Chellie Pingree has lived on the offshore island of North Haven, Maine, since she was a teenager. On North Haven she has been an organic farmer, raised three children and started two successful small businesses. After serving as the town’s tax collector (a job no one else wanted) she became the chair of the local school board and eventually was elected to the State Senate from a predominantly Republican district. In 2008 she was elected to Congress to represent Maine’s First District. With Chellie’s election that year, Maine became the first state in American history to have a majority female Congressional delegation.
Chellie has worked hard all her life—as Maine Magazine wrote, “Pingree can work hard. Give her any job—chopping wood, planting a garden, canning vegetables, raising children, rewriting the U.S. Farm Bill—and she’s your woman.” She knows that meeting payroll and providing good benefits isn’t easy. After running an organic farm and selling produce locally, Chellie starte North Island Yarn in 1981. By the time she sold it, the company was employing ten people in the tiny island community.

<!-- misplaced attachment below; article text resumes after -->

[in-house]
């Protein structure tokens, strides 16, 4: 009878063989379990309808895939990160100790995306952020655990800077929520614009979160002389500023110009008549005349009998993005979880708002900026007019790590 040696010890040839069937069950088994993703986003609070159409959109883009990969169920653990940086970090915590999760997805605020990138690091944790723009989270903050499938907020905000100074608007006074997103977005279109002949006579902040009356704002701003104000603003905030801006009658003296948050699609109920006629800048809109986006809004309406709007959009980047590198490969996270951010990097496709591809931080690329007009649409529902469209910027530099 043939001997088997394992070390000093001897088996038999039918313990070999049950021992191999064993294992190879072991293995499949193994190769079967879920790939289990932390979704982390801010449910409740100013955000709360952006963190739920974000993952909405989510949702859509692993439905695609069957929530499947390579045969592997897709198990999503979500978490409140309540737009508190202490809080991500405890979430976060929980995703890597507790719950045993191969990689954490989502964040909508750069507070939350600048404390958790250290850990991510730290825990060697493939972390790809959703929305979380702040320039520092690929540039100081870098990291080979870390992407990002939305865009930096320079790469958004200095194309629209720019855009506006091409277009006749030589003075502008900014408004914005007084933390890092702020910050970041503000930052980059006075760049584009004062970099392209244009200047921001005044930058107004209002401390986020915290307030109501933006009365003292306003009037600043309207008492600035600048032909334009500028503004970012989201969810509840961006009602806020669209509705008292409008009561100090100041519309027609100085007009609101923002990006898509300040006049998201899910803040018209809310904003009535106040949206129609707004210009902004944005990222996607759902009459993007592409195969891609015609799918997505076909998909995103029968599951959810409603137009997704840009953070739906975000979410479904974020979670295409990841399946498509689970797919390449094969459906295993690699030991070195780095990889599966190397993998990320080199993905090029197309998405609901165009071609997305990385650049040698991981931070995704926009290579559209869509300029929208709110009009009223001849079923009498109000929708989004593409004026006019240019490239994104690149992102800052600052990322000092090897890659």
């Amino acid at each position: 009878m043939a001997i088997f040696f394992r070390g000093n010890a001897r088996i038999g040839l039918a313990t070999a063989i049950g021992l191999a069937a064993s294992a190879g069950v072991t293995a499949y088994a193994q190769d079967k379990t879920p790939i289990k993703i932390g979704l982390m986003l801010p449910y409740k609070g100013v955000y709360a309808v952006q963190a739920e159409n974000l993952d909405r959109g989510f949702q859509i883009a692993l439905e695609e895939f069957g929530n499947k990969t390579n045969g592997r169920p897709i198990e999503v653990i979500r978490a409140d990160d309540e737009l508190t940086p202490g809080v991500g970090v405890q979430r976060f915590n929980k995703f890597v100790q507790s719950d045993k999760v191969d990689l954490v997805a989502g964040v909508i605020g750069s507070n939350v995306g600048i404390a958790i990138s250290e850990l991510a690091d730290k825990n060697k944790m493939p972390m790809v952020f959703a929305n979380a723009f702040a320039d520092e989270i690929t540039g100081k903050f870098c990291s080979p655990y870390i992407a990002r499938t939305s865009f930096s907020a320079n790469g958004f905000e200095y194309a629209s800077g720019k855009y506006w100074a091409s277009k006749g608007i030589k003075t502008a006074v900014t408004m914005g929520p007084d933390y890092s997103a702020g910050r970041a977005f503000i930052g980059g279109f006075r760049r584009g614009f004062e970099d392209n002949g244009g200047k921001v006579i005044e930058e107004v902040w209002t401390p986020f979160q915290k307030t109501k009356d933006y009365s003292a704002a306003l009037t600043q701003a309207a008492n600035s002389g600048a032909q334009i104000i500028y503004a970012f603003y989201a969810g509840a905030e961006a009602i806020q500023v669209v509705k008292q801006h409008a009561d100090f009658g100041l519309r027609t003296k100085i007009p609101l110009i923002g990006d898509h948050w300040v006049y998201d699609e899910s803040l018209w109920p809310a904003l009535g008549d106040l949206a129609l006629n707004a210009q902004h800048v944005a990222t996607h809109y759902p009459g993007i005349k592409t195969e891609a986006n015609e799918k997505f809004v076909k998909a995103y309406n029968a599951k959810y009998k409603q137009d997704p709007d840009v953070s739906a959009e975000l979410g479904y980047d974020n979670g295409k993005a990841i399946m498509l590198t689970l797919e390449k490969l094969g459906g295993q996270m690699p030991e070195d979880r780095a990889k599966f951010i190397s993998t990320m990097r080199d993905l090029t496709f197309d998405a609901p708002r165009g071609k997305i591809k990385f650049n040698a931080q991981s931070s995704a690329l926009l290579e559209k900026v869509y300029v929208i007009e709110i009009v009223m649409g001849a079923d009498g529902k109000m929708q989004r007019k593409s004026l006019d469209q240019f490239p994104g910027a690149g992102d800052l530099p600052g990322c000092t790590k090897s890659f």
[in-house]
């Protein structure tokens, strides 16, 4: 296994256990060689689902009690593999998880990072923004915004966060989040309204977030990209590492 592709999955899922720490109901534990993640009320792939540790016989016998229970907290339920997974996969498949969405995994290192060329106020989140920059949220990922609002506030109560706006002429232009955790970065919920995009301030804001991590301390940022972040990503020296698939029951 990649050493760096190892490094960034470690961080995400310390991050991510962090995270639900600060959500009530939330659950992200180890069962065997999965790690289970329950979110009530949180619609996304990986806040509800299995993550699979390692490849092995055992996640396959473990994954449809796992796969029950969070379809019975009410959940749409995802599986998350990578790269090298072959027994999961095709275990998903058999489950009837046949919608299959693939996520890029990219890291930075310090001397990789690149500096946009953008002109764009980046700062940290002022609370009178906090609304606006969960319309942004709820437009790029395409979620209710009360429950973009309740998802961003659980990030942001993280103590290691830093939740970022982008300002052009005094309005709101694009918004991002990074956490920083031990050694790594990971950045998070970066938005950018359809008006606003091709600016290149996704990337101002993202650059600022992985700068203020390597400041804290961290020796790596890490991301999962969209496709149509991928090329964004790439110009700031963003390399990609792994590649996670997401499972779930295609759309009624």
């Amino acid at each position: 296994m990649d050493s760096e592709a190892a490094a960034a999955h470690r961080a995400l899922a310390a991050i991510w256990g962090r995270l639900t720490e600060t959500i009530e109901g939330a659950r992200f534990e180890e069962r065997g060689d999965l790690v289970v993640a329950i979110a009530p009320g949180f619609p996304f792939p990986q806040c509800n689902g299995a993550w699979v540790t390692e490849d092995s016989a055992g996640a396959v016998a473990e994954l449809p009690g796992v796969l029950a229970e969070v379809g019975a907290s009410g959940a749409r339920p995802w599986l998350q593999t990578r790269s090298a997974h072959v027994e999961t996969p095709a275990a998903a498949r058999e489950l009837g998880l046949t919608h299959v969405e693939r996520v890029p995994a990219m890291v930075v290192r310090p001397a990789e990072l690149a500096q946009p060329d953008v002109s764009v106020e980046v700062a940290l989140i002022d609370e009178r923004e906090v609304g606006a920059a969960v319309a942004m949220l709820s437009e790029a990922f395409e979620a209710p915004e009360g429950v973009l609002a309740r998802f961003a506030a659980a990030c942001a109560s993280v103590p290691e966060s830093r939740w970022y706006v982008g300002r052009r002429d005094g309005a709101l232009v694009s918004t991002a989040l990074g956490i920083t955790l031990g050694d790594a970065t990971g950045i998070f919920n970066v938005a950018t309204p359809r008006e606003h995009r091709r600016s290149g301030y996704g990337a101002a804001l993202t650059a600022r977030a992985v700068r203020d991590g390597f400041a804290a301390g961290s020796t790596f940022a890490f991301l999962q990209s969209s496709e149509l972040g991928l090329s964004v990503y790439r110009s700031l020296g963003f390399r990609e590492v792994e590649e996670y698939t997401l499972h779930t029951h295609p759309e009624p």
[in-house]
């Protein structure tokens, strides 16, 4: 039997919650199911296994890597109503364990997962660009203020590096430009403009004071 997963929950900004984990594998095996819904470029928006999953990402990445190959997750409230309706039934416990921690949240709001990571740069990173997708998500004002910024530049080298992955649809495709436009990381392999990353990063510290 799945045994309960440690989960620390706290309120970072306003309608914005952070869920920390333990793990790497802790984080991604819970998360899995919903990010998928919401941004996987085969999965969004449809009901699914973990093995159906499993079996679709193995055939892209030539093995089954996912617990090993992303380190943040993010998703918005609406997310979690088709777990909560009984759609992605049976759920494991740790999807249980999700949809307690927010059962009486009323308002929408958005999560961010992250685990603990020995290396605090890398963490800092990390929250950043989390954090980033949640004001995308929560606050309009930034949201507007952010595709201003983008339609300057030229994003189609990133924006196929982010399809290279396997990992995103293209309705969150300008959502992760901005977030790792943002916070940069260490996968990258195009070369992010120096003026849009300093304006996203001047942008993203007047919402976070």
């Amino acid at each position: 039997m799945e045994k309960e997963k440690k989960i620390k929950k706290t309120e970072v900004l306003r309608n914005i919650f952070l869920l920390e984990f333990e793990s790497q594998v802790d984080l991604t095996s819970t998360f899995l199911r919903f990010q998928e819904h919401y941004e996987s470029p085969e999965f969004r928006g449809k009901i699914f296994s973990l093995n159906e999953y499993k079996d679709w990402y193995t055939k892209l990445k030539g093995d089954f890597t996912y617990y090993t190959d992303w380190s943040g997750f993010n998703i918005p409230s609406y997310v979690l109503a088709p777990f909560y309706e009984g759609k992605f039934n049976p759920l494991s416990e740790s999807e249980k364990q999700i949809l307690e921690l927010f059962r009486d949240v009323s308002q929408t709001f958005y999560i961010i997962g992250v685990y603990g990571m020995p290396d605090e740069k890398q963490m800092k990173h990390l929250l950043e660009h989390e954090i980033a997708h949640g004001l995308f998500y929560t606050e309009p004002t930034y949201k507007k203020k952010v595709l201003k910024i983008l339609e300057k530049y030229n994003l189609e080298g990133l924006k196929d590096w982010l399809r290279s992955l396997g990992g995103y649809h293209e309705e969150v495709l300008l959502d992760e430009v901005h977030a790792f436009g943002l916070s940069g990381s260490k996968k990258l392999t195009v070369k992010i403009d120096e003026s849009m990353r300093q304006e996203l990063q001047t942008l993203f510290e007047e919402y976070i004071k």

In 2006, Chellie started Nebo Lodge—now a successful and popular inn and restaurant on the island. With her husband, Chellie has put an old North Haven farm back into production. Now Turner Farm produces organic vegetable, meats and cheeses and in addition to a thriving farmers market and CSA, supplies much of the food served in the restaurant at Nebo.
During Chellie’s time in Congress, Democrats have been in both the majority and the minority—but whether or not her party controls Congress and whether or despite a highly partisan atmosphere, Chellie has found a way to get things done.
In Congress, Chellie currently sits on the powerful Appropriations Committee, where she has fought to expand opportunities for working families, protect our veterans and worked to expand access to health care.
Chellie wrote and introduced the Local Farms, Food and Jobs Act—a package of reforms that expands opportunities for local and regional farmers and make it easier for consumers to have access to healthy foods. Most of the provisions in Chellie’s bill have since been adopted as part of the larger Farm Bill and are already making a difference for local farmers and consumers.
Throughout her career of public service—the lessons she learned in those early days on North Haven have always been her guide: Be accountable to your neighbors, and always use your common sense.